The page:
Firefighters Need Junk Cars for 'Jaws' Training - NewsOn6.com - Tulsa, OK - News, Weather, Video and Sports - KOTV.com |

Firefighters Need Junk Cars for 'Jaws' Training

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The Jaws-of-Life are a tool for extricating accident victims from their crumpled vehicles. The Jaws-of-Life are a tool for extricating accident victims from their crumpled vehicles.
A local fireman training with the jaws on a junk car recently. A local fireman training with the jaws on a junk car recently.
Wrecker owner Willie Turner says the junk cars are becoming hard to find. Wrecker owner Willie Turner says the junk cars are becoming hard to find.

Chris Howell, NewsOn6.com

CATOOSA, OK -- Firefighters are noticing the accidents they've been called to in recent years haven't claimed as many lives.  But there is a downside to that.

"The cars are made safer, the roads are made safer, so we don't use the jaws as much as we used to," said Chief Denus Benton of the Catoosa Fire Department, "so it's very important that we do as much training as possible."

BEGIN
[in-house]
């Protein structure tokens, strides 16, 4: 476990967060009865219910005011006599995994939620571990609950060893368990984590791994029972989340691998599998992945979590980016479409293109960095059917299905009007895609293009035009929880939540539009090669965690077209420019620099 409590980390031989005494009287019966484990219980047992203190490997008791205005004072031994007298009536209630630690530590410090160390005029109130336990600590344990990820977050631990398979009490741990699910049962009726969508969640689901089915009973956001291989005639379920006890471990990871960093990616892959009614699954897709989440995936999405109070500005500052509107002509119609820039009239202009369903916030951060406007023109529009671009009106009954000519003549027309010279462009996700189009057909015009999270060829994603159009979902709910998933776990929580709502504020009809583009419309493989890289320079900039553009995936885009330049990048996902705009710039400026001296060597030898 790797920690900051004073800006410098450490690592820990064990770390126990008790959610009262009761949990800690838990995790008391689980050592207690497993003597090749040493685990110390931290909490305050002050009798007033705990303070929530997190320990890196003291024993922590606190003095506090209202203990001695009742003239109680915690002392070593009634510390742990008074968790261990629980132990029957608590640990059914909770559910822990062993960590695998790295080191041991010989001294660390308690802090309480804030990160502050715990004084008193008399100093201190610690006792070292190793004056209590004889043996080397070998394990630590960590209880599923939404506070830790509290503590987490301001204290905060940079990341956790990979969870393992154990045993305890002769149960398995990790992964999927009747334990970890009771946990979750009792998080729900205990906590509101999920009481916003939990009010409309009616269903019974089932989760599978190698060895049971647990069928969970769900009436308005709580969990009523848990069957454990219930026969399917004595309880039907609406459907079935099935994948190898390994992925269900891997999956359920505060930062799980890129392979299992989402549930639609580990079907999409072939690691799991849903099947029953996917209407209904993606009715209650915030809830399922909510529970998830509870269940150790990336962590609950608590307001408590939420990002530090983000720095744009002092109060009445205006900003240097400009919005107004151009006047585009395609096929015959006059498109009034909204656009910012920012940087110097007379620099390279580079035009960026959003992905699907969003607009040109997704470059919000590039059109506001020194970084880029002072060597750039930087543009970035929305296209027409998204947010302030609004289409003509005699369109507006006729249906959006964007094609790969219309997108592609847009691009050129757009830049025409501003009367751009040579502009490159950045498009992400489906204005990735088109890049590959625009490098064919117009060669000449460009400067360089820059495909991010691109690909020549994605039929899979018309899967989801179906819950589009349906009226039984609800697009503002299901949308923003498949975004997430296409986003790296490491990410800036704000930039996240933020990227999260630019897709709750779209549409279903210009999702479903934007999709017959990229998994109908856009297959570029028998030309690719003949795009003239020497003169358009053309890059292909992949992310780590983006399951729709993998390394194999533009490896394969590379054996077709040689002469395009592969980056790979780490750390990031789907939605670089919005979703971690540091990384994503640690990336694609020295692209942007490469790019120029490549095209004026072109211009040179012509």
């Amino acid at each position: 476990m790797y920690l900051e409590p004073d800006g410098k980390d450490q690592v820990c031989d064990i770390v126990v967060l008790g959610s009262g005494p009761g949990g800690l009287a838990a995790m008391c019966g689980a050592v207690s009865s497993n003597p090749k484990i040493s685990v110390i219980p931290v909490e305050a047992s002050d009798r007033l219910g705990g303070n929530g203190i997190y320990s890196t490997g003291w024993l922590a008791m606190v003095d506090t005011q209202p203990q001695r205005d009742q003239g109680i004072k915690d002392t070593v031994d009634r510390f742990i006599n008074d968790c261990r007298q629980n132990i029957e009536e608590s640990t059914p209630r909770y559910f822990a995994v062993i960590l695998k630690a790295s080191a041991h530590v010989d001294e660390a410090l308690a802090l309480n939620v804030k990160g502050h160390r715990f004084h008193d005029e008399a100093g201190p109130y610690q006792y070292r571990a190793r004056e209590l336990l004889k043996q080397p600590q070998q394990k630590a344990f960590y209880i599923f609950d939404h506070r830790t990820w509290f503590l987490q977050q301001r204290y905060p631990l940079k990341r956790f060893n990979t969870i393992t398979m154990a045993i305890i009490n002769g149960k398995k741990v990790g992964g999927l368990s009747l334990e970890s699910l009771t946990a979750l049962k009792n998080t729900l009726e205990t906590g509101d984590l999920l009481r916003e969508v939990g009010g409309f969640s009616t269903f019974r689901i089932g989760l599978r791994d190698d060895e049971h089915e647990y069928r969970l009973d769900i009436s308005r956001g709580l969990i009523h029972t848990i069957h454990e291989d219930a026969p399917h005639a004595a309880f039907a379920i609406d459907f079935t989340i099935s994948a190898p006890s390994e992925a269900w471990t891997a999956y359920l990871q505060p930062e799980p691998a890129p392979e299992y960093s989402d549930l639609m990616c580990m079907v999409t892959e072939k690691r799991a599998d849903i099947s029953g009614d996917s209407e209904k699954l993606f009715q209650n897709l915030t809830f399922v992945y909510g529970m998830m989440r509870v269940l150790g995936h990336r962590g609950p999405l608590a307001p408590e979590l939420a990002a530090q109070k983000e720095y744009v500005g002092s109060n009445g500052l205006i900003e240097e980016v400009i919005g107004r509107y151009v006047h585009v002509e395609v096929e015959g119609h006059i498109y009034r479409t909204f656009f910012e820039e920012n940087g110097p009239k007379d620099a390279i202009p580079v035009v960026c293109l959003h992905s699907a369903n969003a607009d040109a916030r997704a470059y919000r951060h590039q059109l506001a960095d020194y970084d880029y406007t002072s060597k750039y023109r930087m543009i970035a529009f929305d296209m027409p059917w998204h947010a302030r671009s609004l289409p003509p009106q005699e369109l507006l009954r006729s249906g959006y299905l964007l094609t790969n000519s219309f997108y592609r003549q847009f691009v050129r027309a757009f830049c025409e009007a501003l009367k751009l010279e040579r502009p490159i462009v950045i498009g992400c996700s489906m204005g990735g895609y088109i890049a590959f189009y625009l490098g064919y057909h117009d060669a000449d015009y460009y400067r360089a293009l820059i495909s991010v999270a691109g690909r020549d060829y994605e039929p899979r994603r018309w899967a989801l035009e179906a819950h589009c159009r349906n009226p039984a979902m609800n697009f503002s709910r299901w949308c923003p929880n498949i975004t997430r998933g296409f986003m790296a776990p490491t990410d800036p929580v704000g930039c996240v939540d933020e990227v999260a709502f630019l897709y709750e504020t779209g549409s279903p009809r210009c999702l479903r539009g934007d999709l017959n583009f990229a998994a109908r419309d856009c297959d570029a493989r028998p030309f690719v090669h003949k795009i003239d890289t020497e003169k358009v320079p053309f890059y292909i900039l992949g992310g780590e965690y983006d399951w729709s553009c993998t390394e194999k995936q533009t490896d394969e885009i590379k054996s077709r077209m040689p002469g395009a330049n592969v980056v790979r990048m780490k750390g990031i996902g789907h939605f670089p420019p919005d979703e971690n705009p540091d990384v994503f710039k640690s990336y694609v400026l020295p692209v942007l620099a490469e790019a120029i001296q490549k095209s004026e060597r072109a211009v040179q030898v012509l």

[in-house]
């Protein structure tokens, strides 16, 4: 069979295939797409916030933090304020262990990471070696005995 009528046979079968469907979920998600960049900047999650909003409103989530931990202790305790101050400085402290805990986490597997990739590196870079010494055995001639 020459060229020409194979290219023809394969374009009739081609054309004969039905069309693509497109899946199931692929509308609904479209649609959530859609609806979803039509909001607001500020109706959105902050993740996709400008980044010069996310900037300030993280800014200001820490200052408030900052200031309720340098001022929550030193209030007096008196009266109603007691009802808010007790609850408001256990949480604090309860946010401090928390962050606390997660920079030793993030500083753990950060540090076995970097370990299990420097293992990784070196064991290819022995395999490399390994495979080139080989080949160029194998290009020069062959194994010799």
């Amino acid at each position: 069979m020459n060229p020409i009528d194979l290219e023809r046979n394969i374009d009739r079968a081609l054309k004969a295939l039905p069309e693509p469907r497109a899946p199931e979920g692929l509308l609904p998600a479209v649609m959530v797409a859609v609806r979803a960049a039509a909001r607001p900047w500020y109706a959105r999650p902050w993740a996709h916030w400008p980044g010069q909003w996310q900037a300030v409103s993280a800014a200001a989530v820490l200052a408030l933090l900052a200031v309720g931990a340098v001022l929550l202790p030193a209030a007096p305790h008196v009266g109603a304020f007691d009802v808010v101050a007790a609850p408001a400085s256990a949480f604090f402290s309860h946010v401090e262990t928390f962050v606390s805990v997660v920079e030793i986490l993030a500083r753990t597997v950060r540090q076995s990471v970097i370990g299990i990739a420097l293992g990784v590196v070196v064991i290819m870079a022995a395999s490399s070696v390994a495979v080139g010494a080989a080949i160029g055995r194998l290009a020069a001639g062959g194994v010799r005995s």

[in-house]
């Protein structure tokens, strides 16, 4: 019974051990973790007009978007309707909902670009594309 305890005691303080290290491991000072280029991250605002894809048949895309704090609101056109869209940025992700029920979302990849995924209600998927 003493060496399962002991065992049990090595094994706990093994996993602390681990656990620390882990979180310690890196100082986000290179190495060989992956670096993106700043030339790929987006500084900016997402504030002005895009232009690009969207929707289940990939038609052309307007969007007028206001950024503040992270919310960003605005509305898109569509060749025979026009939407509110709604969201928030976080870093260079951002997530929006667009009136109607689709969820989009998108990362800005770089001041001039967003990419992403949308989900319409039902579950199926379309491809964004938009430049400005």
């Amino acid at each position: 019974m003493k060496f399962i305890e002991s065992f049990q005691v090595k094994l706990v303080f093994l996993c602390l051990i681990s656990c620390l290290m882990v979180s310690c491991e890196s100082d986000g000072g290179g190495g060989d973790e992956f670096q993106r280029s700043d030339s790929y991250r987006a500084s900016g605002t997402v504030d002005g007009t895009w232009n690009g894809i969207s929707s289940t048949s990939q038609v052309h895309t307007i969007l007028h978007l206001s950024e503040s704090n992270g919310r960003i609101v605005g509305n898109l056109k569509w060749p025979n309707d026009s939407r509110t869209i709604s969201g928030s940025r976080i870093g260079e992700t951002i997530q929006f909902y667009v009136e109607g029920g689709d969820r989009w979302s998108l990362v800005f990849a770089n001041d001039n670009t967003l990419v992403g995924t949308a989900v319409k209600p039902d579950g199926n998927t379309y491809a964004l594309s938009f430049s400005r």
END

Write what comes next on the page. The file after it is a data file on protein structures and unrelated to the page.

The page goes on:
Chopping apart cars with the Jaws of Life is necessary training for any fire department, but at a recent training session for Catoosa and Oak Grove firefighters there weren't enough cars.

"We didn't have the opportunity to gather as many cars where we could do some training on, and like I said that training is important," said Benton.

Willie Turner drives a wrecker and provides the junk cars for several local fire department training, but lately he's had trouble finding the cars.

"The cars are not out there like they used to be," said Turner.  "The metal market around 8 to 10 months ago was really high, probably around two hundred dollars a ton for junk metal. Everywhere you seen there was signs on the corners, people buying junk cars and taking them and scrapping them and so now the cars just aren't out there like they was."

So although anti-lock brakes, airbags and cable dividers on highways have made driving safer, firefighters still need to train on extricating accident victims, and the training requires cars.

"We'd like for the public, if they have junk cars, call and donate them to the fire department," Turner said.

That would allow firefighters to continue with their valuable training in saving lives with the Jaws of Life.

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